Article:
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“Today, be the reason someone feels loved.”
“I don’t know where I am going, but I am on my way.”
“Promote what you love instead of bashing what you hate.”
#7 Love can change the course of my world.
Caring is all-important.
Sometimes sobriety can feel complicated and even long-term recovery can pose intricate situations where uncertainty rules. Yet, breaking it back down to basics can create ease and can lessen difficult complications. Statement #7 in action leads the way.
In her book Goodbye Hangovers Hello Life, our founder Jean Kirkpatrick, Ph.D. writes, “Being able to love others and receiving their love are almost a second stage in our recovery process.” “We must repair ourselves, and then we will be able to love others and to receive love in an adult and mature way. We will not be suspicious of the love but will be trusting, something new to us. We will be able to be trusting because we will feel a strength within ourselves that we can depend on.” Here lies the beauty of this Statement, love really can change the course of our world.
Learning to trust and depend on ourselves is a side effect of sobriety. I distinctly recall how it felt to say NO to alcohol when my thoughts were telling me otherwise in early sobriety. Every time I said NO, I was saying YES or I love you to myself. Feelings of worth and value began to appear, strengthening my resolve. Caring became all-important, both in self-care and for others. This week, notice all the ways that you invest in yourself and your recovery. Like the old hair coloring commercial reminds us…. YOU ARE WORTH IT.
Dear 4C Women,
Trusting ourselves, trusting others, learning to love ourselves, and practicing self-care is the pathway to living this Statement. For me, trust was the most challenging to change. I already felt the lack of self-love but, wow, trust was a huge stumbling block. I had little trust in myself or others. I didn’t trust my instincts as they seemed to fail me each time I did. I didn’t trust others as they seemed not to have good intentions. At least that was my interpretation. I realized I was a people pleaser, hoping that if I did enough to prove I was likable, maybe even lovable, my life would be so much better, maybe even perfect! So, trusting was a lot to change and believe in. Thankfully, WFS taught me to see my lack of trust and self-love as teaching lessons. I had a choice to learn and begin to trust my instincts, to be vulnerable, or stay stuck in my lack of seeing life in a new way. Thank goodness, the WFS Statements became my lesson guide. I wasn’t afraid to reflect on my choices, my decisions. I realized that my lack of self-love was a partner to my lack of trust. Not such a great partnership! As my trust in myself and others grew, I felt love authentically. It wasn’t the fake kind so people would hopefully like me. It was real and if I was hurt emotionally by others, I learned to love myself enough to let go of those toxic relationships. This newfound trust in my instincts began to build a strong sense of worthiness.
Saying no as Karen shared is saying yes to ourselves, to honor who we are, to believe we are worthy. It opens up a whole new world of feeling and giving love with “healthy” trust. For me, this is the definition of caring is all important – giving and receiving love that changes our world in such a positive way.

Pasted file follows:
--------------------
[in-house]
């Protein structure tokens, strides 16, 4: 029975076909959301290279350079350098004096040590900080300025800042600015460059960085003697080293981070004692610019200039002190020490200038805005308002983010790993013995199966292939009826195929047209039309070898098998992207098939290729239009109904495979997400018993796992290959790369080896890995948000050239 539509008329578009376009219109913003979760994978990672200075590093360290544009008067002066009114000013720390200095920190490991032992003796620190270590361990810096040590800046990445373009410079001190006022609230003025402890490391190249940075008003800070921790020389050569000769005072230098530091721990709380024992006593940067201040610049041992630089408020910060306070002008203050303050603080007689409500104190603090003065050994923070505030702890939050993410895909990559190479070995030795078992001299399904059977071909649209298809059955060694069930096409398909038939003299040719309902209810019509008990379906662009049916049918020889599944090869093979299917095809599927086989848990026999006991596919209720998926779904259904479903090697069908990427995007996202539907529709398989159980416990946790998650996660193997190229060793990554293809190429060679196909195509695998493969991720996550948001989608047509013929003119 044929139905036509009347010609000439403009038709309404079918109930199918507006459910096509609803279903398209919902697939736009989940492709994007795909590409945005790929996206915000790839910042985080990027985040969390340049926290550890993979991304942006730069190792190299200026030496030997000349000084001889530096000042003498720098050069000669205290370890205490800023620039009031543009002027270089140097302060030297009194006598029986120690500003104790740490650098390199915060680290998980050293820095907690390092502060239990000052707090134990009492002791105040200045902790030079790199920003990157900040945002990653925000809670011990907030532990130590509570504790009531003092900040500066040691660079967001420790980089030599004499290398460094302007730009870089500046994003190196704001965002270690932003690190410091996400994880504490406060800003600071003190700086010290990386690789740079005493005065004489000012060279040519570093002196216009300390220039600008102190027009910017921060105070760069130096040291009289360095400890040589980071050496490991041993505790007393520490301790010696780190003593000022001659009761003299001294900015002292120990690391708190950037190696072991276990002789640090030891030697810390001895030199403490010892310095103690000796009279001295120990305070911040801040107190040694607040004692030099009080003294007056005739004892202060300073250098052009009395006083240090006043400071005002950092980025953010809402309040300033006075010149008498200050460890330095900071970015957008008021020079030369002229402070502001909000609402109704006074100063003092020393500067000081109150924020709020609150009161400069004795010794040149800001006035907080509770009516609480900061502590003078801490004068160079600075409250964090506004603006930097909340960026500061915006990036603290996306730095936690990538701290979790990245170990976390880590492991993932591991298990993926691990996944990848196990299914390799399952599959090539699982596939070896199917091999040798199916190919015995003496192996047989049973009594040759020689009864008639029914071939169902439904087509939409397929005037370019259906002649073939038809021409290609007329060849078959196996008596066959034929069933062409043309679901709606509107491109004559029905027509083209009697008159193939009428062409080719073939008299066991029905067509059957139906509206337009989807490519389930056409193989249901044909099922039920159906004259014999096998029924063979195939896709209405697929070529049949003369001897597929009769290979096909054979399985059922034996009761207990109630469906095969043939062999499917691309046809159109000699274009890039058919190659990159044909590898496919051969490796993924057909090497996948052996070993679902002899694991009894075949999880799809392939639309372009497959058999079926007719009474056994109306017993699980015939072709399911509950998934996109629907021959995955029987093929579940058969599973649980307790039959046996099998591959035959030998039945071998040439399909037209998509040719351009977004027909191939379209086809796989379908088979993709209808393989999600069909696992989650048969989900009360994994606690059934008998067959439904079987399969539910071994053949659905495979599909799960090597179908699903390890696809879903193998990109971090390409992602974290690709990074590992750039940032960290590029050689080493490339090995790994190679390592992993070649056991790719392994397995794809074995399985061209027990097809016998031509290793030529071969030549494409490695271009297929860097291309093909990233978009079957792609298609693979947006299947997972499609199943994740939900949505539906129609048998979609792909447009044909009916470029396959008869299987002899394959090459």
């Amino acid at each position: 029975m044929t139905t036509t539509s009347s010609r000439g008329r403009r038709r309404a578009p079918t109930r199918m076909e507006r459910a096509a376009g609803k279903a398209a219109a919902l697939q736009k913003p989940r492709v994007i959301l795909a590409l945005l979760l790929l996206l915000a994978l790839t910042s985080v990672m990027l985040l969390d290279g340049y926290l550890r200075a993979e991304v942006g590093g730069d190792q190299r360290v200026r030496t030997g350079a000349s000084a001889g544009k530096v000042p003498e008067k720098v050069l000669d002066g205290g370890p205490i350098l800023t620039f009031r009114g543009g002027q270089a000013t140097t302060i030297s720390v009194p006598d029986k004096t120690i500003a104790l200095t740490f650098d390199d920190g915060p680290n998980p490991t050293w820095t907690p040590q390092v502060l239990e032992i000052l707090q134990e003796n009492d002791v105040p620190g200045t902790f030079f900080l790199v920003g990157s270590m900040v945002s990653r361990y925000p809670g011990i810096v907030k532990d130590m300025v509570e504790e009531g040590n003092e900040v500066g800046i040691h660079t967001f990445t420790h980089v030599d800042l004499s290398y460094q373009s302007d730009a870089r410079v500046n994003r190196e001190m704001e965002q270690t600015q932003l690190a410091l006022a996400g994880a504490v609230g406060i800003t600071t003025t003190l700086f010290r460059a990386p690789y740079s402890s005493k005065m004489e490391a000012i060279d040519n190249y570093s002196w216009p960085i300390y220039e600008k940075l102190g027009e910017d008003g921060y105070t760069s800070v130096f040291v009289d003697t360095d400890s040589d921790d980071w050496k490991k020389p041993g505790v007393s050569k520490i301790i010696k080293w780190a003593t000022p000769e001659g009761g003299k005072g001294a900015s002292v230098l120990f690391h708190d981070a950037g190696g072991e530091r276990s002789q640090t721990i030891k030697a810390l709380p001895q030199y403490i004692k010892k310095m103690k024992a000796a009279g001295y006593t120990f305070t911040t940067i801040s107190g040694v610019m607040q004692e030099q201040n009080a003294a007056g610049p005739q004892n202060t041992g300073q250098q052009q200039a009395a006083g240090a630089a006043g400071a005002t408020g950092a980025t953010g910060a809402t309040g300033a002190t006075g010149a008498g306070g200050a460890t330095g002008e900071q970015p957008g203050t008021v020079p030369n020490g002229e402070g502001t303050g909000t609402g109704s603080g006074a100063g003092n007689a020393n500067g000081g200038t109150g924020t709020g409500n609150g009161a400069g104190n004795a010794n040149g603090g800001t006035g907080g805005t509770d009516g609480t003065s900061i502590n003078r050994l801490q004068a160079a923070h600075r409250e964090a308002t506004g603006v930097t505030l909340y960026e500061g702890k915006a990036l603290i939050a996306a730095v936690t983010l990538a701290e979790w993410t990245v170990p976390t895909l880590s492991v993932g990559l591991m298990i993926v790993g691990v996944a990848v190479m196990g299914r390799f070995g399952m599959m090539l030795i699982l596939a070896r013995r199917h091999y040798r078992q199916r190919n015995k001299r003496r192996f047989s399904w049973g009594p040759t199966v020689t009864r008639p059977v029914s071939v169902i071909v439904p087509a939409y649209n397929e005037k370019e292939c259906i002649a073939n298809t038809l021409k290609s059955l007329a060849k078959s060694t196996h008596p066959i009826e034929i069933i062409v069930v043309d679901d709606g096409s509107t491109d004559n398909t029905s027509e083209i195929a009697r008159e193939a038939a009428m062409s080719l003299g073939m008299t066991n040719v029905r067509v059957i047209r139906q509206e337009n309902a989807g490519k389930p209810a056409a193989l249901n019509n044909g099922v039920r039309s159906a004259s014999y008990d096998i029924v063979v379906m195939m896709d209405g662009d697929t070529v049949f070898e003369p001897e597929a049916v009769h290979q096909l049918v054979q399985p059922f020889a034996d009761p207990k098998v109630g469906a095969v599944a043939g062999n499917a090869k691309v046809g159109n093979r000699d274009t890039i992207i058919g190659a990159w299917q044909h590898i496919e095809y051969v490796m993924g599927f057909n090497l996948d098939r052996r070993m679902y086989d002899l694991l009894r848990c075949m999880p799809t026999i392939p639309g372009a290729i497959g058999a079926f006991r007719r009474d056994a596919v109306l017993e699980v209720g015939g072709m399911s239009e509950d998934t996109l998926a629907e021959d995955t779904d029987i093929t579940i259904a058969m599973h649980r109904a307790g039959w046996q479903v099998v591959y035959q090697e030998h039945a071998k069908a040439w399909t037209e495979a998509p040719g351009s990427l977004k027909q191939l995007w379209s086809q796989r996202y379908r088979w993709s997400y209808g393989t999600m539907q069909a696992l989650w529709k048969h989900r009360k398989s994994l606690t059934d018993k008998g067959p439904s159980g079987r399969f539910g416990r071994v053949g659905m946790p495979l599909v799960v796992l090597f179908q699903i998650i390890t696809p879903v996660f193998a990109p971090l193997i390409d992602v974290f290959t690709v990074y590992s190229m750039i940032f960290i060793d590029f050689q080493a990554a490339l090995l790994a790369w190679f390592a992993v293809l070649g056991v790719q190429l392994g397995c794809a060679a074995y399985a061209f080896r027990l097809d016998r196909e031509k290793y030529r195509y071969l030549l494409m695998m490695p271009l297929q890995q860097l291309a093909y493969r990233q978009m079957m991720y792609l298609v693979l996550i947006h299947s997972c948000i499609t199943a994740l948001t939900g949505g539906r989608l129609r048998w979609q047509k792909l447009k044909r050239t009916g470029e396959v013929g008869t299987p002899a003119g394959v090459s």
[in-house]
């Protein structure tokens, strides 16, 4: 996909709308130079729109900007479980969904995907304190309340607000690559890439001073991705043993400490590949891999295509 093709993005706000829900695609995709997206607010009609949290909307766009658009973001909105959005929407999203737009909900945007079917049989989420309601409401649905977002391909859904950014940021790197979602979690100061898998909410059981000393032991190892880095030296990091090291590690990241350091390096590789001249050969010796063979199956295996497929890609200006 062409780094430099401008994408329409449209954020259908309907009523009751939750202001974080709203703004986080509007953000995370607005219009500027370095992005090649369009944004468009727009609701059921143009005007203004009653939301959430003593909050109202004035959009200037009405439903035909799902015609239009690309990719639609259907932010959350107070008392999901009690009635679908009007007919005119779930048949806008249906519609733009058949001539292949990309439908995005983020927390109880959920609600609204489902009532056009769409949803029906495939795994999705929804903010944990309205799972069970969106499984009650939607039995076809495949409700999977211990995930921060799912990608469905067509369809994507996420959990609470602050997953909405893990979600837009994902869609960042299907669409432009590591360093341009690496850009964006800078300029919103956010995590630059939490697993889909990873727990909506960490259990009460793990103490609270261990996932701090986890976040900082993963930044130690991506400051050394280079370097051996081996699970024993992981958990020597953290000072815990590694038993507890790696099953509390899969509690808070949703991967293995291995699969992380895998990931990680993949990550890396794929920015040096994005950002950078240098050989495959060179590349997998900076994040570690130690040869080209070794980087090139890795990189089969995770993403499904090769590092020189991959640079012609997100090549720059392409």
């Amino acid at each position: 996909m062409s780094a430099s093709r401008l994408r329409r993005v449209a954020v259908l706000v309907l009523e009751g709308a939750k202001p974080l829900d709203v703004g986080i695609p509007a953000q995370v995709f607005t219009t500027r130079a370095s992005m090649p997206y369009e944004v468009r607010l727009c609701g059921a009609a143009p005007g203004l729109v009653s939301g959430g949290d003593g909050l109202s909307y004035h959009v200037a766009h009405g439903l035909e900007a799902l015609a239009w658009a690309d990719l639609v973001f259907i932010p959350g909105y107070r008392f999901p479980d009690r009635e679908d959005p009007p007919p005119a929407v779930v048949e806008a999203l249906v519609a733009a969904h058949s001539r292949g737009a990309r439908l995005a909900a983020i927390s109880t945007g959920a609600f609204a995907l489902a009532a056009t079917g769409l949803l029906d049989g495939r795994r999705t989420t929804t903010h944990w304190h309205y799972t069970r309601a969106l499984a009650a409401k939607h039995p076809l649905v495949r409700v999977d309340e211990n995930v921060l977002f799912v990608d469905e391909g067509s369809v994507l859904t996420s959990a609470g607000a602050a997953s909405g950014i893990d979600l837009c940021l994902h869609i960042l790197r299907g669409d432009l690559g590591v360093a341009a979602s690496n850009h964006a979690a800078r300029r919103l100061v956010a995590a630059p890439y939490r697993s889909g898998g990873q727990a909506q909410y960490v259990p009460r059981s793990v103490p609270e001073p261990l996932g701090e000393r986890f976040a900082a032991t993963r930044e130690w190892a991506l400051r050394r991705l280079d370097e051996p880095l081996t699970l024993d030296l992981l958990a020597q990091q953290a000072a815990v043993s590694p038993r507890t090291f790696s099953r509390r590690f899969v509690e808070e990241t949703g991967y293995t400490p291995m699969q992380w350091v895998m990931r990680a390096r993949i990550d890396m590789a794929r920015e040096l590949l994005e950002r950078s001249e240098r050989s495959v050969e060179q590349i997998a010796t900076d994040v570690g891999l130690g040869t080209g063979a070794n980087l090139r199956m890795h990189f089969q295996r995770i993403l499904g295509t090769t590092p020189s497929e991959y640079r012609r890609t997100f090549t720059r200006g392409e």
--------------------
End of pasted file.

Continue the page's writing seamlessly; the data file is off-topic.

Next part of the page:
How has love changed your world?
What are ways you practice self-care?
Do you trust your instincts in decision-making/choices? If yes, can you share how you were able to do that?
Do you feel worthy enough to let go of toxic relationships? If not, what is your fear of doing so?
How would you describe a healthy relationship/friendship?
Why do you think caring is all important?
Bonded in learning trust, self-love, and caring for yourself and others, Dee
We are excited to announce the start of a new meeting geared toward women who are stable in their sobriety and seeking continued connection and growth. Maintenance Mindset, a meeting for women with continued and solid sobriety, will begin August 13 and will be meeting every second and fourth Sunday of the month at 5:00pm eastern. Topics and discussions in this meeting will be geared toward those who have a period of sobriety under their belts and are focused on living in the maintenance stage.
As we move past the early days of sobriety and settle into the rhythm of our New Lives, it is easy to take our sobriety for granted and become complacent, robbing ourselves of opportunities to grow and feel the joy in life. This meeting is intended to help women in maintenance stay connected, responsible, and growing as we enjoy our hard-earned sobriety.
This meeting will be discussion-based, beginning with a question for thought or prompt, then moving into a rich discussion among participants.
Connect with this new meeting via wfsonline.org
The Healthcare Professionals Affinity group is open to any WFS participant who is a licensed (or formerly licensed) healthcare professional (HCP). This includes nurses, physicians, psychologists, social workers and any other licensed healthcare professional not otherwise specified.
Interested participants, contact marycatherine to attest that you are a licensed HCP. The meeting will be held on the first and third Sundays of the month starting August 6, at 7 pm Eastern. The meeting will be posted under the meetings tab. Participants will enter a waiting room to be verified and admitted as a licensed HCP. The waiting room will be open for 10 minutes after the start of the meeting at which time the meeting will be locked.
The Affinity Group is not meant to discuss clinical issues, in accordance with HCP ethical obligations, but rather to discuss recovery issues specific to HCPs.
Before attending this meeting, women must first send a private message to MaryCatherine through WFS Online (or send an email to firstname.lastname@example.org